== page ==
-I need to be held back: I’m prone to bouts of egotistical running behavior.  If you’ve ever run with me, you know it’s a rare day when I’ll let you get too far ahead of me before the run turns from friendly training workout to death sprint, which good distance training almost never calls for.  Having a coach doesn’t eliminate my propensity to go harder than I need to, but it certainly makes it less likely.

And now, 6 reasons you don’t need a coach:

1-You’re not motivated by being a better runner: People run for many different reasons.  Some for an energy release or because it helps them focus or lose a few pounds.  Others because their daily 4 miler helps them get going in the morning or they like spending time with other runners or because in their minds it means they can have an extra glass of wine at night.  In any case, I’ve learned that not all people who run regularly are interested in becoming a stronger, faster or more durable runner.  If you’re one of them, you don’t need a coach.

2-You already know everything there is to know about distance training: Why bother with a coach, go straight to the Olympics.

3-You’re impatient: I’ll often be asked by a runner to help them in training only to have that same runner ask me a few weeks later why they haven’t set any records yet.  Running well takes time.  There are no magic bullets or workouts that will transform you over night.  If you decide to go with a coach, success isn’t automatic, it’s a big investment of time and it will take months or years of consistent, specific work before you reach your potential.

4-You’re not open to new ways of training: Occasionally someone will ask me to write their training program for them and then not follow one day of it.  They have their own ideas of what they like or want to do and a coach’s program just isn’t it.  This isn’t productive for the coach or athlete.  If you have a program you’re getting good results from and/or aren’t open to new ideas, you don’t need a coach.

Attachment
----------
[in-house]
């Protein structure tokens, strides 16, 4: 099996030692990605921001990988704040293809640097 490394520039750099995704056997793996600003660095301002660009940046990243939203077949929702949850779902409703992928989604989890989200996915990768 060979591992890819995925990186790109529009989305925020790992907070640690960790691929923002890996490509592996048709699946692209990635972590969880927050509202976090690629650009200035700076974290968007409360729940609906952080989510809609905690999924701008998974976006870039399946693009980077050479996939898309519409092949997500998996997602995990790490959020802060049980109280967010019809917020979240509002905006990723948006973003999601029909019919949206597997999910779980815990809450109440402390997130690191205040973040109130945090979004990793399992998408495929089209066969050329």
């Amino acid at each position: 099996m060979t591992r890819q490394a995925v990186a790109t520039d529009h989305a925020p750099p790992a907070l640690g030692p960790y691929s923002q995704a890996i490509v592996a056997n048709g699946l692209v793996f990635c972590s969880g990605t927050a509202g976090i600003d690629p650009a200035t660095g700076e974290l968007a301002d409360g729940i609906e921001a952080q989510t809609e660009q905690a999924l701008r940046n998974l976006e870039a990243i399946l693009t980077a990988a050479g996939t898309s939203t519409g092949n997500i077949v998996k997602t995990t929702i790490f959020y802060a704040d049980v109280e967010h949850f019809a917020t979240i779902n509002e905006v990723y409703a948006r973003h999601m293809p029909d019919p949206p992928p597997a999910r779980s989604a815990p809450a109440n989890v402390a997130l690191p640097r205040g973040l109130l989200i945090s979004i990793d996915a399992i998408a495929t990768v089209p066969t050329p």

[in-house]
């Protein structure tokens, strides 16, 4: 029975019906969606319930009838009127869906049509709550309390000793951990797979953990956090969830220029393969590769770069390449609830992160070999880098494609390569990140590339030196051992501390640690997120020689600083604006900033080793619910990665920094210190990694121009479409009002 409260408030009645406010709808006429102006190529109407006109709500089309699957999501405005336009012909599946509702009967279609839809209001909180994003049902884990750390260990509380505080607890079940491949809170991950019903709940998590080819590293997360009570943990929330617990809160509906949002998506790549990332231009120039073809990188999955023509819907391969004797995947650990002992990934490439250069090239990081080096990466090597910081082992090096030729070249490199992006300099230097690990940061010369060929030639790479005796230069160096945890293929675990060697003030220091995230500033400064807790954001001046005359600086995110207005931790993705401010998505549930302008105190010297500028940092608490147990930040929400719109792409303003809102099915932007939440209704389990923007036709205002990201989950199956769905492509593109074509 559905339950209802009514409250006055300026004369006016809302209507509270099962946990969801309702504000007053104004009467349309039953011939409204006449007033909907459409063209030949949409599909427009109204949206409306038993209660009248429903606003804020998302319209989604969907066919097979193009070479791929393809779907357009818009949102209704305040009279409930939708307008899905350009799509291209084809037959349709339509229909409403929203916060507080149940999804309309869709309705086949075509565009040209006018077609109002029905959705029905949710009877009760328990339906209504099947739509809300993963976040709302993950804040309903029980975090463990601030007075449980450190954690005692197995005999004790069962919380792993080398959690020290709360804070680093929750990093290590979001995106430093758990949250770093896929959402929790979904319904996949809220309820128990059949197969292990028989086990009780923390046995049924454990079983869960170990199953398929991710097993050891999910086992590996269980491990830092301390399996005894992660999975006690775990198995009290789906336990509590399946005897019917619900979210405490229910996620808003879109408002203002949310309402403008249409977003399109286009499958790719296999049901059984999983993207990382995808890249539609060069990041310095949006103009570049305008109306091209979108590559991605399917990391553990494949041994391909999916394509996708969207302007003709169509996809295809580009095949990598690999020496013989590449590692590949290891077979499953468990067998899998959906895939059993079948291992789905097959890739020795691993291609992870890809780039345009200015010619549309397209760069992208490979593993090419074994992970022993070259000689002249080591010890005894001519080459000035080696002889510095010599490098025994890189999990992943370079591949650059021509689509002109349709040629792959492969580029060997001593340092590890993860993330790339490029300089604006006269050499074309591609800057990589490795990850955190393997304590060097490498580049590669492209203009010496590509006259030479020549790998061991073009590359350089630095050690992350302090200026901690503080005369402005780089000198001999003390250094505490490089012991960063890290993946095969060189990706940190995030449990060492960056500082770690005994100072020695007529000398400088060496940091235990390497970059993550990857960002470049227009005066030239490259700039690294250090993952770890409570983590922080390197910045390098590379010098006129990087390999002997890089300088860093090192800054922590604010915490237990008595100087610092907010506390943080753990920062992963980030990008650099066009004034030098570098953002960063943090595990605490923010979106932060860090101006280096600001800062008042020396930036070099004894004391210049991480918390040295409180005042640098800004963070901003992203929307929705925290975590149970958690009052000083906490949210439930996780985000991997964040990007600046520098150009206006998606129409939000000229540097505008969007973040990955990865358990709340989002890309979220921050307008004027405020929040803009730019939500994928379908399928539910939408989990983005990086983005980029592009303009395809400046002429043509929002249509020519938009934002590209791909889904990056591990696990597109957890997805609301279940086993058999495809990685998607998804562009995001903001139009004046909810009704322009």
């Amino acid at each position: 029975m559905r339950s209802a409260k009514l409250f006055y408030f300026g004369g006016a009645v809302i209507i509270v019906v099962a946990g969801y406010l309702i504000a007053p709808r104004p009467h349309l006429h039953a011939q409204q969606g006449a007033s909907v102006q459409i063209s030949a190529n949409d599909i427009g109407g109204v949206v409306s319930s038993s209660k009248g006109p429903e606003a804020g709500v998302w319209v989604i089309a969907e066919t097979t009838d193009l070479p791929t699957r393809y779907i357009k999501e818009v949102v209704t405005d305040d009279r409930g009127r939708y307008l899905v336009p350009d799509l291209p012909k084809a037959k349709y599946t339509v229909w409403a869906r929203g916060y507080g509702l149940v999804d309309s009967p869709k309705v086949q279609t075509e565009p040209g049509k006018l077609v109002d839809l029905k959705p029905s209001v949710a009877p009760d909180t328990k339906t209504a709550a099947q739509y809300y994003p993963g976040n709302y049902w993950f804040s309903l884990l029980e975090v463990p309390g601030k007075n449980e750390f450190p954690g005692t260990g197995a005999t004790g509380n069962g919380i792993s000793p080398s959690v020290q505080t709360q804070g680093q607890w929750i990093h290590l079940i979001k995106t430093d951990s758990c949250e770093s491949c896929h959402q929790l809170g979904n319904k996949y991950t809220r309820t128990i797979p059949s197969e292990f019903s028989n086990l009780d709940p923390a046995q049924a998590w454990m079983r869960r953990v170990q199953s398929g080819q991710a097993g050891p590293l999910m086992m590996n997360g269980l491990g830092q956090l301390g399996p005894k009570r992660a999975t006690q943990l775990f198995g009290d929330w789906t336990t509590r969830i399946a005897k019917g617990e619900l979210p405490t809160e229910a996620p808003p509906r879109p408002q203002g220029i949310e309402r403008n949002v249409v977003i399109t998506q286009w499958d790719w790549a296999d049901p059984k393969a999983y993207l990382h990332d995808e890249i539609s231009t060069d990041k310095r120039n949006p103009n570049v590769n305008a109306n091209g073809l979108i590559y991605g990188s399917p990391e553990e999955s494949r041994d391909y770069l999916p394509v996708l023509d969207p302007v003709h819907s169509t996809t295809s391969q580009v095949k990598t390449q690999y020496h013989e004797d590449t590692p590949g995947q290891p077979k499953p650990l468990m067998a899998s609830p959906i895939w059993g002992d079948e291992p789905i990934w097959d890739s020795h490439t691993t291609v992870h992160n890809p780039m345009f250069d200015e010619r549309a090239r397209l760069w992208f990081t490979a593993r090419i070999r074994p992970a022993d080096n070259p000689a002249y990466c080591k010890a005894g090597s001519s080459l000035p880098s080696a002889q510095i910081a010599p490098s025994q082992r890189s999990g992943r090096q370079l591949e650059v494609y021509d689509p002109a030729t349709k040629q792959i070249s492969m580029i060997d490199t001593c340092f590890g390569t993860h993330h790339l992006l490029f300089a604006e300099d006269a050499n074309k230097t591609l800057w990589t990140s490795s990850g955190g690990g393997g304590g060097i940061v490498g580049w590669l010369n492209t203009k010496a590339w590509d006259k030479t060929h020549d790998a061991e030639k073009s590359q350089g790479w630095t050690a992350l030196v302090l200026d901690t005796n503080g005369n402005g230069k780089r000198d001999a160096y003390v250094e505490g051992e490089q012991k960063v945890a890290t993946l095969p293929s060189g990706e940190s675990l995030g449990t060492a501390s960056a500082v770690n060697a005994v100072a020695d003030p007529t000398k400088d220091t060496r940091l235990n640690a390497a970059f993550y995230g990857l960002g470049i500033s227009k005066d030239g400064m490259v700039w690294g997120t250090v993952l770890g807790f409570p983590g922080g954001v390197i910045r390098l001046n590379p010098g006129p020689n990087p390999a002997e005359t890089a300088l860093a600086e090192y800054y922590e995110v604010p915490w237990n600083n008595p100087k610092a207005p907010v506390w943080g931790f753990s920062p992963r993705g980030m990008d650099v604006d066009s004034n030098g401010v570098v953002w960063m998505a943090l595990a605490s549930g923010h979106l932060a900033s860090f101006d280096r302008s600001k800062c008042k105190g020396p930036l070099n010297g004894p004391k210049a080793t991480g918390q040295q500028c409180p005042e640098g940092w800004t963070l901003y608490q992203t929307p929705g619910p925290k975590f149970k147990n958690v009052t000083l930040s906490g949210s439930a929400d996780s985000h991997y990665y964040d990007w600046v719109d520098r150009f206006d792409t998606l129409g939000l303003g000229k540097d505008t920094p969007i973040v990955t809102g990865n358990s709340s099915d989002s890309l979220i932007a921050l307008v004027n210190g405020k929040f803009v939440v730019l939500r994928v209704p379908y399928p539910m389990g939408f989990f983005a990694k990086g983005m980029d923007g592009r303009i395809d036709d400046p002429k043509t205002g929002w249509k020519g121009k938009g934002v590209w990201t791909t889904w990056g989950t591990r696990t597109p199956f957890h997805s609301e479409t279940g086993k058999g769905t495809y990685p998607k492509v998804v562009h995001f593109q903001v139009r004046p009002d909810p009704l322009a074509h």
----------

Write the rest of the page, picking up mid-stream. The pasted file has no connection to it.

5-You’re your own best coach: There are very few professional or elite amateur distance runners who coach themselves, but most novice runners think it’s as easy as putting on your shoes and pounding out 20-30 miles per week or downloading a generic ½ marathon training plan to be at their best.  Maybe it is for you.  Here’s a little test: Do you know what the terms periodization, cadence, hip flexion, glycogen depletion or aerobic threshold mean?  Do you understand the role of low and high glycemic foods in training?  Do you know what you’re going to eat the day before your next event or drink the day of?  Do you know within a few BPMs or seconds/mile how hard you’re going to run your next tempo effort?  Do you keep a food and mileage log?  Are you progressing?  If so, maybe you don’t need a coach.

You like taking a little advice from everyone:  As an athlete myself, I get daily unsolicited advice.  Sometimes even from non-runners, on what I need to be doing to be a better runner, from making my long run at least 22 miles every week, to limiting my runs to 3 days per week so I don’t ruin my knees, to avoiding nuts because they’ll make my hair fall out.  Everyone’s an expert, but I can only listen to one coach at a time and if you’re someone who likes to take advice from everyone, one coach isn’t going to cut it.

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A good coach is a good motivator, teacher and friend.  He or she can be just what you need to develop your fitness, get over that training plateau, injury or help you set a new personal record, but only if you’re ready to be coached.  I’ve learned that a coach doesn’t necessarily have to have a ton of education or even be an athlete and that some of the smartest, best athletes make the worst coaches.  Your coach should only know what they’re talking about when it comes to getting the best out of you.  Usain Bolt’s coach Glen Mills never ran past freshman year in high school and never went to college, but has gone on to help develop the fastest sprinter in the world.  Why?  Because he found a love and passion for the sport, became a student of running and has learned how to effectively motivate his athletes.  If you go looking for a coach, that’s exactly what you should look for.  Not all coaches are the same.

Here’s the truth: My coach and I don’t always see eye to eye.  He holds back my paces when I’d like to go harder and tells me to eat more or less food.  Sometimes he questions my efforts and others he asks me to give an extra 10% when I have nothing left (which makes me mad for some reason), but I don’t need him to be my bestie all the time.  The bottom line is that I’ve become a better and faster athlete with him and without him there’d be no one to tell me to ignore the duck foot and work harder, which is really all the permission I need.

Happy training!!

Jeremy “Duckfoot” Wallace
Las Vegas Runners
USATF and RRCA Running Coach

USATF and RRCA Running Coach, Jeremy Wallace